Forget National Service, volunteering should be compulsory. I don't just mean for the benefit it gives our local charities and communities but for the physical and mental health benefits it gives you back. There are so many people doing great work in every neighbourhood that couldn't do what they do without volunteers. People who give their time freely to help others are gold dust and they're paid back with new friends, new skills and deserve to sleep well at night. Some of my best experiences have been working in a group of volunteers.
Running is the best high.
Sport is not something I was ever any good at. Growing up in Loughborough, walking through the university to school, I would watch the track runners and wonder if they were a different species entirely. Ever since I was a teenager I've tried to teach myself to run like them and failed. I do a couch to 5K, get myself up to running a half hour 5K, then usually injure myself or get a winter cold and have to start all over again. It doesn't come easily: I go purple and sweaty, I'm slow and get overtaken by everything, but it makes me feel almost rebelliously happy. I have a running playlist, head for the river and grin like those dogs you see hanging their heads out of car windows. It's the best feeling. Even when it feels like a chore to get out and do it I never, ever regret a run.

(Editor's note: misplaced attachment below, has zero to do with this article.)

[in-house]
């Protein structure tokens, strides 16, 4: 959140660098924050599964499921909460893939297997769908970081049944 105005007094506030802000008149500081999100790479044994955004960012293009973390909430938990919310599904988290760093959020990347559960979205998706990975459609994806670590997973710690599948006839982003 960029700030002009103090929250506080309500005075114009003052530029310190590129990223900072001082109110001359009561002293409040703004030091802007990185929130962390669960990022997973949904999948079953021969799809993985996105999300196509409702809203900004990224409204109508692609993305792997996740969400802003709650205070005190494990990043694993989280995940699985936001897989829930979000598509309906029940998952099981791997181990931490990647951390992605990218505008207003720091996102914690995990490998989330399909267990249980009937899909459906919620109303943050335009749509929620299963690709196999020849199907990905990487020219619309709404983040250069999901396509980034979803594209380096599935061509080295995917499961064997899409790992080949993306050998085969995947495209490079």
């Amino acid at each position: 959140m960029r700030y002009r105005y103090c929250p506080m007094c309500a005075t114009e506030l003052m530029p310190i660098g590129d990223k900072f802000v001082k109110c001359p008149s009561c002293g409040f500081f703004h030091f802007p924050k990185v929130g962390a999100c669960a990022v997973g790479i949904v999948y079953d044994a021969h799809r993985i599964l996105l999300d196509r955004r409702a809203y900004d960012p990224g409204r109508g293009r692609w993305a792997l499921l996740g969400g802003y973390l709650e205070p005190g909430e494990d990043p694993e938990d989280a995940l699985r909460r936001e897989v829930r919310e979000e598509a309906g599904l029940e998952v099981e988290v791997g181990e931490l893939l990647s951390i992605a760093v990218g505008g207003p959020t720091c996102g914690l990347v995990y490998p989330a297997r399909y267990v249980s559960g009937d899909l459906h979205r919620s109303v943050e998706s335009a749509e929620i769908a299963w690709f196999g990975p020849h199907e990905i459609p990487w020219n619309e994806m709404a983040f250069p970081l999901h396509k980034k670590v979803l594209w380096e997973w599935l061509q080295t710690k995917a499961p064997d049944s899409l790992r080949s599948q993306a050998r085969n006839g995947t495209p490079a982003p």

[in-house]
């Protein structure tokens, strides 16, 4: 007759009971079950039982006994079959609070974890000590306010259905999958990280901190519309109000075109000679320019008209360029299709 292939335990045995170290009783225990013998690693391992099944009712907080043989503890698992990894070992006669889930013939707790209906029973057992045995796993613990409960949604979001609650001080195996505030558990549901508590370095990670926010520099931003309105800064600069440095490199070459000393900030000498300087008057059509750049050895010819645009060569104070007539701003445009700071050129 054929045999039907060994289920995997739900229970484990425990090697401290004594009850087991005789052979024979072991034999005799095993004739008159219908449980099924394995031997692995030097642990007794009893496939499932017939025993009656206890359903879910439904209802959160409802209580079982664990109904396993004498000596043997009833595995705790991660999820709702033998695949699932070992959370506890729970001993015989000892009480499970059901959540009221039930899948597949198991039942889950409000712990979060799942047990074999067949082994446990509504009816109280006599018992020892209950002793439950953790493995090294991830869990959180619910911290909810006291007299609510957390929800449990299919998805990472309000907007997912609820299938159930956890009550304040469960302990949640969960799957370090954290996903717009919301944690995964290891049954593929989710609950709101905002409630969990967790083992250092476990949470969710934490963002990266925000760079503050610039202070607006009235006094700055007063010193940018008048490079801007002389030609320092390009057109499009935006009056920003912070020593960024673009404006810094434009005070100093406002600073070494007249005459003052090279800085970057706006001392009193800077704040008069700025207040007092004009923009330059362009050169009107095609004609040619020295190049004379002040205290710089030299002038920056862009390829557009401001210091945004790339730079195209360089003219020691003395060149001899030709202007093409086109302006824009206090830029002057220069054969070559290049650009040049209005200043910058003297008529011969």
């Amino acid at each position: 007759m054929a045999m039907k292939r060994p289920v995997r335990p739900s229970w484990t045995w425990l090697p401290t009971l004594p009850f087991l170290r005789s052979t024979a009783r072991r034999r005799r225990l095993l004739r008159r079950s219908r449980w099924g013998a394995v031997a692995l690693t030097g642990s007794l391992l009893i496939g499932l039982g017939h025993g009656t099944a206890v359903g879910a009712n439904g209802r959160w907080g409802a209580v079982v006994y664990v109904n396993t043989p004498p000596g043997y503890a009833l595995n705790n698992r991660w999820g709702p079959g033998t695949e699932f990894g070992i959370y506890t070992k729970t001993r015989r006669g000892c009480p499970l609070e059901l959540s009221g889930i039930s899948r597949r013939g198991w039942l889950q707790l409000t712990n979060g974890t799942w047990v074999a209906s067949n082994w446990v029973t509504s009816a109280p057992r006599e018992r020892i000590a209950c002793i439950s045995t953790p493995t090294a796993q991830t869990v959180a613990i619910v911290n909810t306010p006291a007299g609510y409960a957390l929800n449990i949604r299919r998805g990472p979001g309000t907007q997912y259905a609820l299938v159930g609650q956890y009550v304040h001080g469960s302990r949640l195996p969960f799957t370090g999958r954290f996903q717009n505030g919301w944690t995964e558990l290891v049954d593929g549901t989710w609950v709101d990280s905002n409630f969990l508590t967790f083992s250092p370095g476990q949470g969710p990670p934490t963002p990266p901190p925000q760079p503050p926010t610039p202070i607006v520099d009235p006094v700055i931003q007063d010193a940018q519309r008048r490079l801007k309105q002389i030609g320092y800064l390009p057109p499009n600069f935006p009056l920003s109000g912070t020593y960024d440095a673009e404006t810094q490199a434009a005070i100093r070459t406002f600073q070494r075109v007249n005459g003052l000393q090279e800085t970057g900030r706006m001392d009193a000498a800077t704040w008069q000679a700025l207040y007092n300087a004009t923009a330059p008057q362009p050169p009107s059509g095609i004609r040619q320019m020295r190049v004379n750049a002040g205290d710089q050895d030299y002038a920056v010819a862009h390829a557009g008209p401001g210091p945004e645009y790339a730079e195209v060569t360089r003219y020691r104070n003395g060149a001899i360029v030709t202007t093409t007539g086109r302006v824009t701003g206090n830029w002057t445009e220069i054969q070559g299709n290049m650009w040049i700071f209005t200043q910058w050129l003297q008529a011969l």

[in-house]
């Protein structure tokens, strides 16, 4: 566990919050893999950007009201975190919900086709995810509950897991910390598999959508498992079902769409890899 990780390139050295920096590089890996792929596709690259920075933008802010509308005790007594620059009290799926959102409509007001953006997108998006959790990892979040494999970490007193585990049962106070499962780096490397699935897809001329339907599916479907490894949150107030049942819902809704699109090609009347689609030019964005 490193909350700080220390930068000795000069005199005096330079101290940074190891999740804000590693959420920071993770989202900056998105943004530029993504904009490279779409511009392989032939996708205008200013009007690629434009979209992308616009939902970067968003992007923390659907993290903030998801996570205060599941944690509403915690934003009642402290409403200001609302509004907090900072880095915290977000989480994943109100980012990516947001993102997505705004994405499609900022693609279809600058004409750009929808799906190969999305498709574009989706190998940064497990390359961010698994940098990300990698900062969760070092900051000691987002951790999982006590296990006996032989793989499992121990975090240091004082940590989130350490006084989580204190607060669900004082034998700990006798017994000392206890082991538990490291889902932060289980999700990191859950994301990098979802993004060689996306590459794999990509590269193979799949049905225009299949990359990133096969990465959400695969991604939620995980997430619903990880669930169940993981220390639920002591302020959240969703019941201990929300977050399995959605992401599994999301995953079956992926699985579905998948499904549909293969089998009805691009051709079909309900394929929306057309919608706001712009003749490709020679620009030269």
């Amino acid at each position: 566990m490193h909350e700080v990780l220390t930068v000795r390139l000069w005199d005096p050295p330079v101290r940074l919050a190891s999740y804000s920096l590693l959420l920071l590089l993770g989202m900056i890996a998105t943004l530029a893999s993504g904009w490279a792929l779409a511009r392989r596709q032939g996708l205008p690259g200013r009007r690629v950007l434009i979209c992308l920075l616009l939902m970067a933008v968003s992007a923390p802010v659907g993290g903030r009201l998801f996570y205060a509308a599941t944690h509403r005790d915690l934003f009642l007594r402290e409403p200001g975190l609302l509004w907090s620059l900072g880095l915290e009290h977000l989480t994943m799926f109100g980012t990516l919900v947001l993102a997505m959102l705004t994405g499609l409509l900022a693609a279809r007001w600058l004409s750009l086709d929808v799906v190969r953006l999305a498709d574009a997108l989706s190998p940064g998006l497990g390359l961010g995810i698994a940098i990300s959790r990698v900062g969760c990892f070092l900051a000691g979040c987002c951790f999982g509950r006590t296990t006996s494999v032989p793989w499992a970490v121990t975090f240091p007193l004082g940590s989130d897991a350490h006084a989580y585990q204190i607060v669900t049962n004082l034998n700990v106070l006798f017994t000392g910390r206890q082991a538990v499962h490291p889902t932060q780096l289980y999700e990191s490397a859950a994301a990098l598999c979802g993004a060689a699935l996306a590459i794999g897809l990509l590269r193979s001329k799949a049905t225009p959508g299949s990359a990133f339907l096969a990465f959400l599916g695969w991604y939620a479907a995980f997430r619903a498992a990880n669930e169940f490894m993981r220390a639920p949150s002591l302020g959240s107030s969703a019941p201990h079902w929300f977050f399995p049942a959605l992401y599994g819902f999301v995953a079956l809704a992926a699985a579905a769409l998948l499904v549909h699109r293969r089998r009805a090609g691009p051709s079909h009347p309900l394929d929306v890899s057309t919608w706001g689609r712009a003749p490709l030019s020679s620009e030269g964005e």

Swimming lessons are my favourite thing
Growing up I had free access to the university pool at the back of my house and went almost daily for many years. I never had lessons, my style was totally made up, but I felt completely at home under water. Sometime after I had children I realised I'd regressed to one of those ladies who does the breast stroke without getting her hair wet. I got inexplicably scared of putting my face in the water. I missed the days of swimming beneath people and barely coming up for air. This year I started having swimming lessons and suddenly I feel in control again. You're never too old to have swimming lessons. It's great to learn or relearn a new skill and it's currently my favourite part of the week.
Bikes are special.
I'm completely unsentimental about possessions. I don't care when I lose or break something, even things I've had for years, I don't worry when my car gets bumped or I leave my phone on the train. I just don't care. I do, however, love my bike. It's an old Raleigh 531C frame, resprayed and built up with vintage parts and downtube shifters. It rides like a dream, it feels like a part of me, and I love it almost as much as a person.
Writing is a world of opportunity
I've got so many hobbies and interests I don't have time to do them all. Writing is therefore a great way of bringing them all together. I could have been just as happy studying psychology, the arts, English Literature, marketing. I'm fascinated by nature, meteorology, statistics. I love cooking, creating, architecture, travel. I wish I'd tried harder to find a sport I loved when I was younger. I haven't got time to explore all of my interests but I can if I weave them into a story. That is why I love books. Stories have no limits.
The Definition of Us by Sarah Harris is published in paperback on 12th July, £7.99